Some of my favourite activities in Kyoto were visiting the Fushimi Inari Taisha Shrine, Gold Pavilion temple, tea houses, markets and shopping. Wandering through the famous Gion district was another highlight where we spotted three geishas getting into a taxi late at night. This was an extremely exciting sighting for us as while the exact number is unknown to outsiders, it is estimated that only under 2,000 remain geishas in all of Japan, with only an estimated one hundred living in Kyoto. These geishas live and work in the traditional teahouses entertaining guests, particularly Ichiriki Chaya which is the most famous Japanese teahouse located in Gion.
Our next stop was Osaka, located a short 30 minute train ride from Kyoto. We immediately fell in love with Osaka, mainly for the abundance of sushi restaurants everywhere. Recommended by other tourists was Endo Sushi – a small 20 person restaurant hidden in a small suburb amongst a fish market. With no signs, we relied on a picture off of a website to find this hidden gem. The sushi was fresh and absolutely delicious. I’m talking about melt in your mouth delicious! While sampling many of their fresh fish, my favourites were the salmon and fatty tuna sushi.The remainder of our time in Osaka was spent exploring the popular Dotonbori and Tsutenkaku shopping areas at night (both filled with bright light billboards and signs), exploring the famous Osaka Castle and walking the quirky streets in the suburb of Namba where we were staying.
My favourite highlight of Osaka and possibly the entire trip was attending the Grand Sumo Championship. These professional competitions are held only six times a year throughout Japan and only one of those competitions is in Osaka. Lucky for us, it aligned with our visit. While general admission tickets had been sold out months ago, each day 200 day tickets were allotted to fans willing to cue the desired day. Knowing how popular the completion was and also with it being a Saturday, we decided to sacrifice sleep and brave the cold, cueing in line from 5 am until the ticket booth opened at 7:45 am. The three of us were the 63rd to 65th fans in line meaning we got our tickets! After a quick nap, we were back to the stadium where we spent the day watching the sumo. Sumo divisions improved as the day progressed with the highest level performing in the evening to a full stadium. Unlike sporting events I’ve attended in Canada, the crowd was extremely quiet with only the odd spectator cheering and clapping occurring once a ’bout’ (match) was over. Sumo wrestling is a Japanese style of wrestling and Japan’s national sport. Many rituals with religious background, such as the symbolic purification of the ring with salt, are still followed today. In line with tradition, only men practice the sport professionally in Japan.The rules are simple: the wrestler who first exits the ring or touches the ground with any part of his body besides the soles of his feet loses. A contest usually lasts only a few seconds, but in rare cases can take a minute or more. There are no weight restrictions, meaning that wrestlers can easily find themselves matched off against someone many times their size. As a result, weight gain is an essential part of sumo training. What a great experience!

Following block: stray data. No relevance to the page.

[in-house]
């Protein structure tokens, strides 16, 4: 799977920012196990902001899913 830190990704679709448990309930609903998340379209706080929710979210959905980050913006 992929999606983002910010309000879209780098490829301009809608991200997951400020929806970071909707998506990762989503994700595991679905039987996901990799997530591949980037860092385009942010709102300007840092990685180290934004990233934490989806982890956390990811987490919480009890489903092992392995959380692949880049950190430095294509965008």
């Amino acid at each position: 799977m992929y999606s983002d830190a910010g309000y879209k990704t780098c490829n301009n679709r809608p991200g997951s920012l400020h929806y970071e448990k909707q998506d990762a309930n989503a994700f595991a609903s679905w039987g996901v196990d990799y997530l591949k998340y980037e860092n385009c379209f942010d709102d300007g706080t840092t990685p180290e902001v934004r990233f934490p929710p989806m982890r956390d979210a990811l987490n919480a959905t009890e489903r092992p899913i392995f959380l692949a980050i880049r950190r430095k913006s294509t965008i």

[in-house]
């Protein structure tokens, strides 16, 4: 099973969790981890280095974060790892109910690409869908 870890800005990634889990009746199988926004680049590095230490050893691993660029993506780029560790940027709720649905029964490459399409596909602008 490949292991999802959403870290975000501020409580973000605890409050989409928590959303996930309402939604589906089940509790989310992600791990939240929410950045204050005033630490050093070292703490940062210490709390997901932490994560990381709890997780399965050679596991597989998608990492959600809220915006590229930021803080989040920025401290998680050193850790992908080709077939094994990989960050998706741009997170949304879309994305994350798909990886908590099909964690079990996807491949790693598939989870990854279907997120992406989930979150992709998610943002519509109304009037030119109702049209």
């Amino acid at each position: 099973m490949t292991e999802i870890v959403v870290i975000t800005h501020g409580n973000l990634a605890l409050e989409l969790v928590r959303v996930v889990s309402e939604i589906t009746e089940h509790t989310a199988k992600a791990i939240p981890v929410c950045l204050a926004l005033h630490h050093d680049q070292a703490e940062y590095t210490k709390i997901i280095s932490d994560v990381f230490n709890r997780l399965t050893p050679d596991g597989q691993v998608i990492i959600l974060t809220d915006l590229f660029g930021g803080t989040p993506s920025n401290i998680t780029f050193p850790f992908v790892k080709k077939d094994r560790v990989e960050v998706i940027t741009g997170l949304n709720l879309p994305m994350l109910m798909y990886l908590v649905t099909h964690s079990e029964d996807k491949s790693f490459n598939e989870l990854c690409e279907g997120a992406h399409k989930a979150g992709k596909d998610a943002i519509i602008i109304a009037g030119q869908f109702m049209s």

Our final leg of the trip brought us back to Tokyo where we stayed in two different suburbs Harajuku and Shibuya. Hariduku is the center of Japan’s most extreme teenage cultures and fashion styles, but also offered shopping for adults and some historic sights. Shibuya is one of Tokyo’s most colourful and busy districts, packed with shopping, dining and nightclubs serving swarms of visitors that come to the district every day. This district is home to the world’s busiest intersection! While back in Tokyo we spent a day reliving our inner childhood at Tokyo Disneyland. Despite rain, freezing weather and wet, cold feet, we managed to go on some rides and walk amongst thousands of other excited visitors. Sharing the same layout as Disney World in Florida, I enjoyed going on rides I had been on during family vacations growing up such as The Haunted Mansion, Buz Lightyear Space Ranger and everyone’s favourite, the teacup ride!
Our final time in Tokyo was spent wandering and shopping the busy Shibuya streets before boarding our flight back to Australia. We said our goodbyes at the airport as I was off to Brisbane while Steph and Emma were off to Melbourne. What a fantastic trip !!
Below is a video with some highlights from our trip https://www.youtube.com/watch?v=13IOQYdxPWY&t=66s.